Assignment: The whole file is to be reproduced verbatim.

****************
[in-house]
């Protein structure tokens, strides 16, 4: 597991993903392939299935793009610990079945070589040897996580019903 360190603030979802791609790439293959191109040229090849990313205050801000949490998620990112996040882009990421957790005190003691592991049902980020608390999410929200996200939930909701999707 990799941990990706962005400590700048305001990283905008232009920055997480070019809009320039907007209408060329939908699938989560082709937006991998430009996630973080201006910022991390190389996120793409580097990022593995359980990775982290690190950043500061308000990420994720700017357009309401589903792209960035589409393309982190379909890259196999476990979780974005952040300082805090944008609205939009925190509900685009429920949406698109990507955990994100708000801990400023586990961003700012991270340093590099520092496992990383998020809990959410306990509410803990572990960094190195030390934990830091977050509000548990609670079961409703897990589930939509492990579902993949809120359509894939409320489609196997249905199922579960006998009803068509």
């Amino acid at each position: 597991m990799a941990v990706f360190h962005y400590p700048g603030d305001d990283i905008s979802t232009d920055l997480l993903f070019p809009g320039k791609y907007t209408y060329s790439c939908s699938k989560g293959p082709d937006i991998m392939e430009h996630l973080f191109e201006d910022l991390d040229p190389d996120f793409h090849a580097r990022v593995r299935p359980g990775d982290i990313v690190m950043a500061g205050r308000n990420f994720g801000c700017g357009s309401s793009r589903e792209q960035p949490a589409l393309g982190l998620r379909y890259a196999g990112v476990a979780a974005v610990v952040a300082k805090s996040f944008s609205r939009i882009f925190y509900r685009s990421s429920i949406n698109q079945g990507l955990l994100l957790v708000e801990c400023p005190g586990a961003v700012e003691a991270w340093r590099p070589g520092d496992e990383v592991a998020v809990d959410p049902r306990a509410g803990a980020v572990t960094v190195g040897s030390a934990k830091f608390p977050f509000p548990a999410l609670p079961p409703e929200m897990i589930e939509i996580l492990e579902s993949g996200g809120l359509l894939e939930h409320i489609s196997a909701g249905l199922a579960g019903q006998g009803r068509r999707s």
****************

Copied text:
[in-house]
């Protein structure tokens, strides 16, 4: 597991993903392939299935793009610990079945070589040897996580019903 360190603030979802791609790439293959191109040229090849990313205050801000949490998620990112996040882009990421957790005190003691592991049902980020608390999410929200996200939930909701999707 990799941990990706962005400590700048305001990283905008232009920055997480070019809009320039907007209408060329939908699938989560082709937006991998430009996630973080201006910022991390190389996120793409580097990022593995359980990775982290690190950043500061308000990420994720700017357009309401589903792209960035589409393309982190379909890259196999476990979780974005952040300082805090944008609205939009925190509900685009429920949406698109990507955990994100708000801990400023586990961003700012991270340093590099520092496992990383998020809990959410306990509410803990572990960094190195030390934990830091977050509000548990609670079961409703897990589930939509492990579902993949809120359509894939409320489609196997249905199922579960006998009803068509």
């Amino acid at each position: 597991m990799a941990v990706f360190h962005y400590p700048g603030d305001d990283i905008s979802t232009d920055l997480l993903f070019p809009g320039k791609y907007t209408y060329s790439c939908s699938k989560g293959p082709d937006i991998m392939e430009h996630l973080f191109e201006d910022l991390d040229p190389d996120f793409h090849a580097r990022v593995r299935p359980g990775d982290i990313v690190m950043a500061g205050r308000n990420f994720g801000c700017g357009s309401s793009r589903e792209q960035p949490a589409l393309g982190l998620r379909y890259a196999g990112v476990a979780a974005v610990v952040a300082k805090s996040f944008s609205r939009i882009f925190y509900r685009s990421s429920i949406n698109q079945g990507l955990l994100l957790v708000e801990c400023p005190g586990a961003v700012e003691a991270w340093r590099p070589g520092d496992e990383v592991a998020v809990d959410p049902r306990a509410g803990a980020v572990t960094v190195g040897s030390a934990k830091f608390p977050f509000p548990a999410l609670p079961p409703e929200m897990i589930e939509i996580l492990e579902s993949g996200g809120l359509l894939e939930h409320i489609s196997a909701g249905l199922a579960g019903q006998g009803r068509r999707s």